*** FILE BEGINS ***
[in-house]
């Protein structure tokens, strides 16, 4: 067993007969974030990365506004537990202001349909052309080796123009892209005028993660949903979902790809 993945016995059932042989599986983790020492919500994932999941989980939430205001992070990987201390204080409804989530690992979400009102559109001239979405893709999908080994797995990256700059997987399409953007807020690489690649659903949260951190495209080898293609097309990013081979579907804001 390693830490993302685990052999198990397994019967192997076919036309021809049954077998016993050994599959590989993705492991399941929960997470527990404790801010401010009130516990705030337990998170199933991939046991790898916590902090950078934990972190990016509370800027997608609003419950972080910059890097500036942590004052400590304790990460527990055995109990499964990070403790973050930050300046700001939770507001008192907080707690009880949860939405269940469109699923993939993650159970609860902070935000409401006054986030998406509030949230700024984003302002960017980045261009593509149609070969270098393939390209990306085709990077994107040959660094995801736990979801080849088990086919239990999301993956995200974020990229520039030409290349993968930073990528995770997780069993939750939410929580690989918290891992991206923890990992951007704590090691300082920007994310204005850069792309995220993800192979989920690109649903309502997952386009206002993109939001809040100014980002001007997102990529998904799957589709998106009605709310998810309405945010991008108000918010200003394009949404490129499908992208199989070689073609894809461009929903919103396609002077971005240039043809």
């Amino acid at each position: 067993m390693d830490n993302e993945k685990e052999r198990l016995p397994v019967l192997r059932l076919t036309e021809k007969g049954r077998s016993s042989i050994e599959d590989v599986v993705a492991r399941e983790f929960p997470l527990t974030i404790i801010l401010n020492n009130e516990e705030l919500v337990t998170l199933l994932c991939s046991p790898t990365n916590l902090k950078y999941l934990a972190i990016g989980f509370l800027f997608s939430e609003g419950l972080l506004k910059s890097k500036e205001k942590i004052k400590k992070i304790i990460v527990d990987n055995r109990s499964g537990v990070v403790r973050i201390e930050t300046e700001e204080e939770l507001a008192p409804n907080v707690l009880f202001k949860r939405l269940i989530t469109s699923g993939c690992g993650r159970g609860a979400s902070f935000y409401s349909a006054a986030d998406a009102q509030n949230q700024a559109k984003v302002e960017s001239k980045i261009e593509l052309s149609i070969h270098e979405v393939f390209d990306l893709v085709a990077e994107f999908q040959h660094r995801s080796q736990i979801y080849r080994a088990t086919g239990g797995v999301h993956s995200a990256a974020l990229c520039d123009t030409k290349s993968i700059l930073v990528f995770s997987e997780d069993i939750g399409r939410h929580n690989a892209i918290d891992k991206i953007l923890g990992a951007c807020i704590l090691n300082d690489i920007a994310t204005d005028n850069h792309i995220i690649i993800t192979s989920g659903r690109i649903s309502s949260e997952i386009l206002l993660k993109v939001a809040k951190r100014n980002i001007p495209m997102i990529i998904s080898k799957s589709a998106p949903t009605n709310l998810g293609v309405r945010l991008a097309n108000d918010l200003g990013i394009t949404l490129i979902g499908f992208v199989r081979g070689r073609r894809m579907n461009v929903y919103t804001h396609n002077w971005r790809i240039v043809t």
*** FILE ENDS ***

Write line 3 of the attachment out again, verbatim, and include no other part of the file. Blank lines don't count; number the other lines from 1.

């Amino acid at each position: 067993m390693d830490n993302e993945k685990e052999r198990l016995p397994v019967l192997r059932l076919t036309e021809k007969g049954r077998s016993s042989i050994e599959d590989v599986v993705a492991r399941e983790f929960p997470l527990t974030i404790i801010l401010n020492n009130e516990e705030l919500v337990t998170l199933l994932c991939s046991p790898t990365n916590l902090k950078y999941l934990a972190i990016g989980f509370l800027f997608s939430e609003g419950l972080l506004k910059s890097k500036e205001k942590i004052k400590k992070i304790i990460v527990d990987n055995r109990s499964g537990v990070v403790r973050i201390e930050t300046e700001e204080e939770l507001a008192p409804n907080v707690l009880f202001k949860r939405l269940i989530t469109s699923g993939c690992g993650r159970g609860a979400s902070f935000y409401s349909a006054a986030d998406a009102q509030n949230q700024a559109k984003v302002e960017s001239k980045i261009e593509l052309s149609i070969h270098e979405v393939f390209d990306l893709v085709a990077e994107f999908q040959h660094r995801s080796q736990i979801y080849r080994a088990t086919g239990g797995v999301h993956s995200a990256a974020l990229c520039d123009t030409k290349s993968i700059l930073v990528f995770s997987e997780d069993i939750g399409r939410h929580n690989a892209i918290d891992k991206i953007l923890g990992a951007c807020i704590l090691n300082d690489i920007a994310t204005d005028n850069h792309i995220i690649i993800t192979s989920g659903r690109i649903s309502s949260e997952i386009l206002l993660k993109v939001a809040k951190r100014n980002i001007p495209m997102i990529i998904s080898k799957s589709a998106p949903t009605n709310l998810g293609v309405r945010l991008a097309n108000d918010l200003g990013i394009t949404l490129i979902g499908f992208v199989r081979g070689r073609r894809m579907n461009v929903y919103t804001h396609n002077w971005r790809i240039v043809t």